Skip to content

Tomatoes to the heap

Tomatoes on the compost pile

It’s not the waste it seems! At a distance, they may look whole, but they’re not. Most of this 100lbs (45kg) of tomatoes are well split or explosively squishy and really not worth reclaiming as gallons of sauce. Given the delicate nature of heirlooms, and the pumping up with moisture from the recent rains, split toms are an unfortunate fact of garden life. For this harvest, we got maybe three good ones for every reject. Not bad. Then, we made every attempt to find the unfortunate ones homes, selling off and even giving away big bags towards the end of the market day. At the house, putting up sauce is already ongoing, and there will be at least a couple of hundred pounds more available for canning around frost. There’s just nothing else I can think of to do with these! And so, to the compost heap…



  1. Not worth saving seed from them?

  2. I wouldn’t know what to do with all that seed! In fact, I haven’t started seed saving yet. I’m kinda cautious about cross-pollination, having seen the disturbing mutant results of some crossed hybrid squash from culls tossed on the compost pile (they started to grow, so I let ’em). Regular tomatoes don’t sound all that prone to crossing (cherry tomatoes apparently are), but I grow so many varieties in small numbers close together, I wouldn’t trust ’em. One big garden nightmare of mine is planting out a bunch of crops and varieties and having them not come true all across the field. With tomatoes, a $2.50 packet of most varieties is good for two-three years, since I grow only a dozen or two of each.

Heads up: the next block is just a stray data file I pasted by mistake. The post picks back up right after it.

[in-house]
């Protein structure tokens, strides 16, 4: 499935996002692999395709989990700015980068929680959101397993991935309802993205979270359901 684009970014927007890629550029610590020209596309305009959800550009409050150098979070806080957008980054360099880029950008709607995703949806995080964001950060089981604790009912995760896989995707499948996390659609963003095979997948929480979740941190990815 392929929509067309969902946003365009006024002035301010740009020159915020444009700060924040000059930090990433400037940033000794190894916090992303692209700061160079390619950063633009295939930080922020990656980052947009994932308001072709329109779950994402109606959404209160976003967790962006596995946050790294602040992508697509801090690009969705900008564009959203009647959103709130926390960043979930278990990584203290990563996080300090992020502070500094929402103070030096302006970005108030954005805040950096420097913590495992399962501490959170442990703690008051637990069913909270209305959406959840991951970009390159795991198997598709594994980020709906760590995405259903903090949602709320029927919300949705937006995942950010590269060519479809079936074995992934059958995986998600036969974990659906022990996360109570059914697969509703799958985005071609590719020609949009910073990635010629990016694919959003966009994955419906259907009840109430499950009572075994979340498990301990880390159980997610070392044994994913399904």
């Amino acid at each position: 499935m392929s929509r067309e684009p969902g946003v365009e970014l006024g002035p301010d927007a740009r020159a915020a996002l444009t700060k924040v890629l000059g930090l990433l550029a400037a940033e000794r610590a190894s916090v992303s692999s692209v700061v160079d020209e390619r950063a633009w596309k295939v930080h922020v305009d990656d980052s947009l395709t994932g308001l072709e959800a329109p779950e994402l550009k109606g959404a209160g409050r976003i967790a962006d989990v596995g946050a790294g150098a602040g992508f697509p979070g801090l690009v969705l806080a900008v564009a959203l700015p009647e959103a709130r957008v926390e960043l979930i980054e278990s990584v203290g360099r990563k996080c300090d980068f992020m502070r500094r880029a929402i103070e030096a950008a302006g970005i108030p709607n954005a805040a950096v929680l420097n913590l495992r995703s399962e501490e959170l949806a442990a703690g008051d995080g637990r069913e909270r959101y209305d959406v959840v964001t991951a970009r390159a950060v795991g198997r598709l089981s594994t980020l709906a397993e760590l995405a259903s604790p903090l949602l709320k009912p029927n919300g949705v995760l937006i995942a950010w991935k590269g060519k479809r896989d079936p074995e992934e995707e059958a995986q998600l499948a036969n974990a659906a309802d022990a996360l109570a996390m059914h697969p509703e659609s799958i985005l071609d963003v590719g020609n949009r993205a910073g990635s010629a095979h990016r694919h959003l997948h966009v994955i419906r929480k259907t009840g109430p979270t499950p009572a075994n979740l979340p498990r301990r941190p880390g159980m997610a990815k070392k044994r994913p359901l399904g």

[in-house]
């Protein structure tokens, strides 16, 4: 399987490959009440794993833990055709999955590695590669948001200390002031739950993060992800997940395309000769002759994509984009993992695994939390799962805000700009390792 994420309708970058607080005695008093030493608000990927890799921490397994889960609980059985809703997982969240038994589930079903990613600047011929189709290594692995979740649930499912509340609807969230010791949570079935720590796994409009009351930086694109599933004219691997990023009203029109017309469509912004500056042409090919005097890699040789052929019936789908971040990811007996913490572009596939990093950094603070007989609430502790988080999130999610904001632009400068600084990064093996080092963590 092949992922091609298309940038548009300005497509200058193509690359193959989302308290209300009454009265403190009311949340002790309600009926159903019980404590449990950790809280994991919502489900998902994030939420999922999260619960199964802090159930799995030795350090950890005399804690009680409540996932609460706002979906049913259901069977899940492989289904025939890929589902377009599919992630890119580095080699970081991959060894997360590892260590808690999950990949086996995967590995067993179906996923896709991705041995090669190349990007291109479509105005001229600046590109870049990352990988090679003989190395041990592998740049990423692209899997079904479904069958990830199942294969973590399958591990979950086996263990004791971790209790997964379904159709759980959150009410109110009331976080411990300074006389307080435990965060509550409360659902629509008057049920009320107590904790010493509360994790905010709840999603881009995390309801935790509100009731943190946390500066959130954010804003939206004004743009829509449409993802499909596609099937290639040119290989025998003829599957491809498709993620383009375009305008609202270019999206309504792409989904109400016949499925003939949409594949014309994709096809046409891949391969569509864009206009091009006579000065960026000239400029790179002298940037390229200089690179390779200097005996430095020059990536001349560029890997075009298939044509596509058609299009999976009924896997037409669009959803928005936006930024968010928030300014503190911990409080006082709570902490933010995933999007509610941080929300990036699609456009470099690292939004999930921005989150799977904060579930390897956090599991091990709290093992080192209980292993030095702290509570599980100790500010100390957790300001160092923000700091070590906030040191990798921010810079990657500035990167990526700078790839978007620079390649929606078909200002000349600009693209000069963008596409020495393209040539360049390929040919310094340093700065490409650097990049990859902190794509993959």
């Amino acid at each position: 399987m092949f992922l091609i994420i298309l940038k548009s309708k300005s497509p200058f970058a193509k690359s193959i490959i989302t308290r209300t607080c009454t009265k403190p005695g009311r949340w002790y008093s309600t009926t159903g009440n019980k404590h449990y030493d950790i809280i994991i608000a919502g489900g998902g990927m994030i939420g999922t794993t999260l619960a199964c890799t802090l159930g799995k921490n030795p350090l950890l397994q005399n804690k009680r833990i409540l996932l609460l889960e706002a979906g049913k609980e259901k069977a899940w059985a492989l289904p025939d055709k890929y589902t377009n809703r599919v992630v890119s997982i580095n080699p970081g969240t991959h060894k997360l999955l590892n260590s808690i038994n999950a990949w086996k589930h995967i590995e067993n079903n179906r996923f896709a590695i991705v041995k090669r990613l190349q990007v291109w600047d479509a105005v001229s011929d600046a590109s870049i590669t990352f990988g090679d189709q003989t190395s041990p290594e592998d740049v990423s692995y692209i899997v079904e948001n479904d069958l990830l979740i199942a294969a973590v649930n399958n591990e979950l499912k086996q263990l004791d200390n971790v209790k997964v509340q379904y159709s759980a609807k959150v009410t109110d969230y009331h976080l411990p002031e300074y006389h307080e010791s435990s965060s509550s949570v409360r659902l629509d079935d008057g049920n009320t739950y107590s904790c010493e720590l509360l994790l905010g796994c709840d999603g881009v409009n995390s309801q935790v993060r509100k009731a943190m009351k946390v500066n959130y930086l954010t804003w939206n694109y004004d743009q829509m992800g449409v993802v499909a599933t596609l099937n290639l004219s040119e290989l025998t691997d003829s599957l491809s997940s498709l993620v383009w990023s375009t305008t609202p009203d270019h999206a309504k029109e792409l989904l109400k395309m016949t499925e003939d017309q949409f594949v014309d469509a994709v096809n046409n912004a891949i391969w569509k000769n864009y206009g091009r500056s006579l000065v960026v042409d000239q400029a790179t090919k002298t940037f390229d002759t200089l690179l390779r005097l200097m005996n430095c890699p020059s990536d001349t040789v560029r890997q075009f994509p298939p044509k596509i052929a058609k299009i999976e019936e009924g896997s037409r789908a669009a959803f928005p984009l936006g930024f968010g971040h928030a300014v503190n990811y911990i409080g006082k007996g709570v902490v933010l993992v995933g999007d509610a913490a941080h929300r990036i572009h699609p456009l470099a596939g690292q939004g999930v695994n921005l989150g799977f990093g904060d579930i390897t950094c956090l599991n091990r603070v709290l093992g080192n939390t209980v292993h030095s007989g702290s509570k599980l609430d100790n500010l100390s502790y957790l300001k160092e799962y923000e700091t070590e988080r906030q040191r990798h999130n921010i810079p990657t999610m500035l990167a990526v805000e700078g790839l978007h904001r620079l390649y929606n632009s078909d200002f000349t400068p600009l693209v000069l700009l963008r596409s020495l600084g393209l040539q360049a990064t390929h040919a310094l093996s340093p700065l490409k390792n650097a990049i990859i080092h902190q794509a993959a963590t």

I am saving seeds from a single Garden Peach tomato someone gave me a few weeks ago. It’s a beautiful small bicolor, the one I got was a two-ouncer, golden yellow with a red blush, just like a peach. And it even has a fuzzy skin!

    You seem to be doing great with seed saving, but it sounds like you get crosses too. I’m always behind demand in production, so I wouldn’t want to take the chance until I can set up a proper isolation area and all that! (Can’t wait… :)

  3. Steve Mudge

    Also if you save the seed from the fruits that rot you may be getting future generations that will be more prone to that…

  4. jkehl

    I’ve got a ‘tiny farm’ I started about a year ago and I’ve really enjoyed reading through your blog archives here. One comment on the tomatoes, I’ve got a lot of waste tomatoes at the moment because of our severe drought and bug infestations. I compost quite a few as well, but I feed most of them to my small flock of chickens. They love them!

    I don’t think I’ve seen any mention of livestock in your blog, but if you have any, they’ll happily turn them into fertilizer for you.


Leave a Reply

Your email address will not be published. Required fields are marked *

This site uses Akismet to reduce spam. Learn how your comment data is processed.